Egypt has started disposing of abandoned and dangerous materials from its ports after the massive explosion in Beirut's port this month.
Finance Minister Mohamed Mait on Sunday told parliament, "What happened in Beirut made us examine our own situation and we actually got rid of large quantities of abandoned and neglected and dangerous materials that were in the ports.
"There are materials that have been delivered to multiple ministries including oil and defence and interior, and by next December Egyptian ports will be completely cleaned."
New customs procedures at would also improve controls at ports, Mait said.
A few days after the Beirut explosion, Egypt's civil aviation ministry said it had ordered a review of materials at airports and the transfer of any hazardous goods to safe storage.
The August 4 blast in Beirut, caused by the detonation of more than 2,000 tonnes of ammonium nitrate stored at its port, killed more than 170 people and wreaked destruction over swathes of the Lebanese capital.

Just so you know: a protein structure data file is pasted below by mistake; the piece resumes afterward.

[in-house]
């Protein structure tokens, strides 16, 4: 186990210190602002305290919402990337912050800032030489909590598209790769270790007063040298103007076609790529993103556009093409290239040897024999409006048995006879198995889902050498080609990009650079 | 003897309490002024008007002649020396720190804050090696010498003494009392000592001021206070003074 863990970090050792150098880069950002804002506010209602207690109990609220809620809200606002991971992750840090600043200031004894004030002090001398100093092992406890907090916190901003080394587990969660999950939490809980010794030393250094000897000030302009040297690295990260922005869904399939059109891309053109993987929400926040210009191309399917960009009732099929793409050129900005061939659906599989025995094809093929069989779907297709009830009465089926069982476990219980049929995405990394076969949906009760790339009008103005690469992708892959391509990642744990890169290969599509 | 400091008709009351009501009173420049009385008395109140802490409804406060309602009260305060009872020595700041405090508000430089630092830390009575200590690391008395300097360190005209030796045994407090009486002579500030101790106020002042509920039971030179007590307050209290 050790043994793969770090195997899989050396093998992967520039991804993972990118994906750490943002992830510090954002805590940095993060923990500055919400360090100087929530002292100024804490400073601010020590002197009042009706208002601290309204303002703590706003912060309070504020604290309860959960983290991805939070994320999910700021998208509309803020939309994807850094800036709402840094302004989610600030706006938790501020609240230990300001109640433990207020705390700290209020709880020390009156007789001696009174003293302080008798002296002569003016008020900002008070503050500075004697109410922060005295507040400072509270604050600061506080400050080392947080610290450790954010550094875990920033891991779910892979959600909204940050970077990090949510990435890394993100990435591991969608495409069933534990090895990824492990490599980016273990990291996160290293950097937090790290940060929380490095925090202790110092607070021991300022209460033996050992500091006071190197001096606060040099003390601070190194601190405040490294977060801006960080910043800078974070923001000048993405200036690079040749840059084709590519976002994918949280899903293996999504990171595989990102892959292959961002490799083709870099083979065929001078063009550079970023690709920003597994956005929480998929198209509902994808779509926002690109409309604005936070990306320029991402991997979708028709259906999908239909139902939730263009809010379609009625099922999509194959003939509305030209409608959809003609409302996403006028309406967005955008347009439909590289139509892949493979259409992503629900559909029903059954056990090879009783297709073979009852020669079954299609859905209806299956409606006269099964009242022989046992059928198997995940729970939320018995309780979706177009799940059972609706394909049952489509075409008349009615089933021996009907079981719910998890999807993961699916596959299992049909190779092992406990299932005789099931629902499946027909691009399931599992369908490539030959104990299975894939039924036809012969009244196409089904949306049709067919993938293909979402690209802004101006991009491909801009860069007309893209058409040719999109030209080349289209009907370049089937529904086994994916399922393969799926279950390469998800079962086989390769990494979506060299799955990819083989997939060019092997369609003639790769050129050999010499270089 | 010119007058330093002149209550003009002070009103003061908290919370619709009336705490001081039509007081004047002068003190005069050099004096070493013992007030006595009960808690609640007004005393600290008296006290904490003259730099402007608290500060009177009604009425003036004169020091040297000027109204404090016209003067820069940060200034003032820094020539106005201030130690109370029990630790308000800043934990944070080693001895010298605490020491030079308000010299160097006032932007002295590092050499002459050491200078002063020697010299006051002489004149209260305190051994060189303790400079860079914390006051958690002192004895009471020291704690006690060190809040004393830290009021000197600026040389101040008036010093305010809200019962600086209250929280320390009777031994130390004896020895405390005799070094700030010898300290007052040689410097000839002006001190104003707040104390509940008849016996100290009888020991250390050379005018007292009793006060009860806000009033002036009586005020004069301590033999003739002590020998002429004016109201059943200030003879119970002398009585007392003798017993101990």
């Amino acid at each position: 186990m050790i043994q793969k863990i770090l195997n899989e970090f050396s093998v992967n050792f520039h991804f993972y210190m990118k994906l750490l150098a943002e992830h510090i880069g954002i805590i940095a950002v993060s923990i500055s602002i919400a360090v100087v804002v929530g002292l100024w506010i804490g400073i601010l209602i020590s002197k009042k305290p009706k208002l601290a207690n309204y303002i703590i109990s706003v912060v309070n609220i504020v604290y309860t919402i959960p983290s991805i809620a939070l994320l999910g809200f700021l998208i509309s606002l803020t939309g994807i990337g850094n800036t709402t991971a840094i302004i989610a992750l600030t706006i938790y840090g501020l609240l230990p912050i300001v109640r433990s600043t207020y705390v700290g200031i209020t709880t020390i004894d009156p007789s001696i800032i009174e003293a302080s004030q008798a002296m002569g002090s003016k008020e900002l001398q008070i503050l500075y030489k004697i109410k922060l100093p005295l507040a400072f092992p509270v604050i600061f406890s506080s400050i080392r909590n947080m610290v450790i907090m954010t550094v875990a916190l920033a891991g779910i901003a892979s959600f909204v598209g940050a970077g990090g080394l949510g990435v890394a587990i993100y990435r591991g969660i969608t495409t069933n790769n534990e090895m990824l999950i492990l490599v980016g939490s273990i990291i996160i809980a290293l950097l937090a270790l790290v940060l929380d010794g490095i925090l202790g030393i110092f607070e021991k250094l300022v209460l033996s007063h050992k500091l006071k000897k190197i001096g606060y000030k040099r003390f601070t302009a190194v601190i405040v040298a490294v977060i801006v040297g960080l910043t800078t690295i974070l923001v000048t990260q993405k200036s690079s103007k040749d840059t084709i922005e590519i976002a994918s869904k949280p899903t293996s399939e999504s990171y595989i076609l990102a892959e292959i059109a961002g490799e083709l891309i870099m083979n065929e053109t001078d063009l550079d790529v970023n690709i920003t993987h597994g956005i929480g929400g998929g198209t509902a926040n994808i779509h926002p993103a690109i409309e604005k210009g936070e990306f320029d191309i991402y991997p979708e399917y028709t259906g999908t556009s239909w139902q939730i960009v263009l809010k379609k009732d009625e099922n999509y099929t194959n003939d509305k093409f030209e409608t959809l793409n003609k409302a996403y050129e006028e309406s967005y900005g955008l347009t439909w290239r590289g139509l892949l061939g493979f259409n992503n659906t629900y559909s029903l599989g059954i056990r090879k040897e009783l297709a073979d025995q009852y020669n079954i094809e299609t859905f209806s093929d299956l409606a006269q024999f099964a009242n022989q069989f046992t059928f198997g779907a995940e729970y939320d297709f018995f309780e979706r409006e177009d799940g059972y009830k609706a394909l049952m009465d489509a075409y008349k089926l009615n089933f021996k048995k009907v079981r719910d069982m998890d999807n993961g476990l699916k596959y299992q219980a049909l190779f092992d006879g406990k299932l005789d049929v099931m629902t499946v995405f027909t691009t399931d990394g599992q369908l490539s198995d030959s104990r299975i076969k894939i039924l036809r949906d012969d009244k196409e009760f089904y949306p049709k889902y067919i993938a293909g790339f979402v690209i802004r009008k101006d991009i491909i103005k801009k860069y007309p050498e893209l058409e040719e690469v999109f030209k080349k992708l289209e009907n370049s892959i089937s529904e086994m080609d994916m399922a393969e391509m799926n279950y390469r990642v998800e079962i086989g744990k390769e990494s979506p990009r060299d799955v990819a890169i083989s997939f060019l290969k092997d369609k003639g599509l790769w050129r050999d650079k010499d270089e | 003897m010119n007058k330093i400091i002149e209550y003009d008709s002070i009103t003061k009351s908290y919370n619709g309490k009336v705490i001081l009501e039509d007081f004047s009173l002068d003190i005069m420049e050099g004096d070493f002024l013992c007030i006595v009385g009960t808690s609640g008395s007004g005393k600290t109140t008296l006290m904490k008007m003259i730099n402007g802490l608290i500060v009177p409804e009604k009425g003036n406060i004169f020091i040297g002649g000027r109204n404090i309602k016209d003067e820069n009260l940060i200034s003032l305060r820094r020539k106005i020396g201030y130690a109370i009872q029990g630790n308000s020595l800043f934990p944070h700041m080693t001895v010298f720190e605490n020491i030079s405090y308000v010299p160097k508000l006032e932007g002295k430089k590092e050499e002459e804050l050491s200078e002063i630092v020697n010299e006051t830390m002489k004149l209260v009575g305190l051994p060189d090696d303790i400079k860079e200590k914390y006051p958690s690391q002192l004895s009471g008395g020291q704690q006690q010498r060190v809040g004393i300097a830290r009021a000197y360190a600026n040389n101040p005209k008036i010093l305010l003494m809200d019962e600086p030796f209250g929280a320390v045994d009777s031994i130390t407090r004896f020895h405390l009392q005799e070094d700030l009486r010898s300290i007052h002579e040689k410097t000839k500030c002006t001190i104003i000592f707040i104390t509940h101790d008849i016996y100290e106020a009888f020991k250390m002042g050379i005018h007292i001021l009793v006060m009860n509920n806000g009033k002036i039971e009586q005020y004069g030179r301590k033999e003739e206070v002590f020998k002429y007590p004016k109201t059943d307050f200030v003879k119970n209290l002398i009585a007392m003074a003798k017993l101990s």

Calls for 'transparent, credible' Beirut blast probe
US envoy David Hale has called on Saturday for a "transparent and credible" probe into the monster blast at Beirut's port, as FBI investigators headed for Lebanon.
"We need to make sure there is a thorough and transparent, credible investigation," Hale said, while touring the blast site on the final day of a visit to the crisis-hit country.
"We can never go back to an era in which anything goes at the port or the borders of Lebanon," Hale, US Under Secretary of State for Political Affairs, told reporters.
"Every state, every sovereign state, controls its ports and its borders thoroughly," he added.
"I imagine all Lebanese would like... not to have the anything goes atmosphere."
This article has been adapted from its original source.
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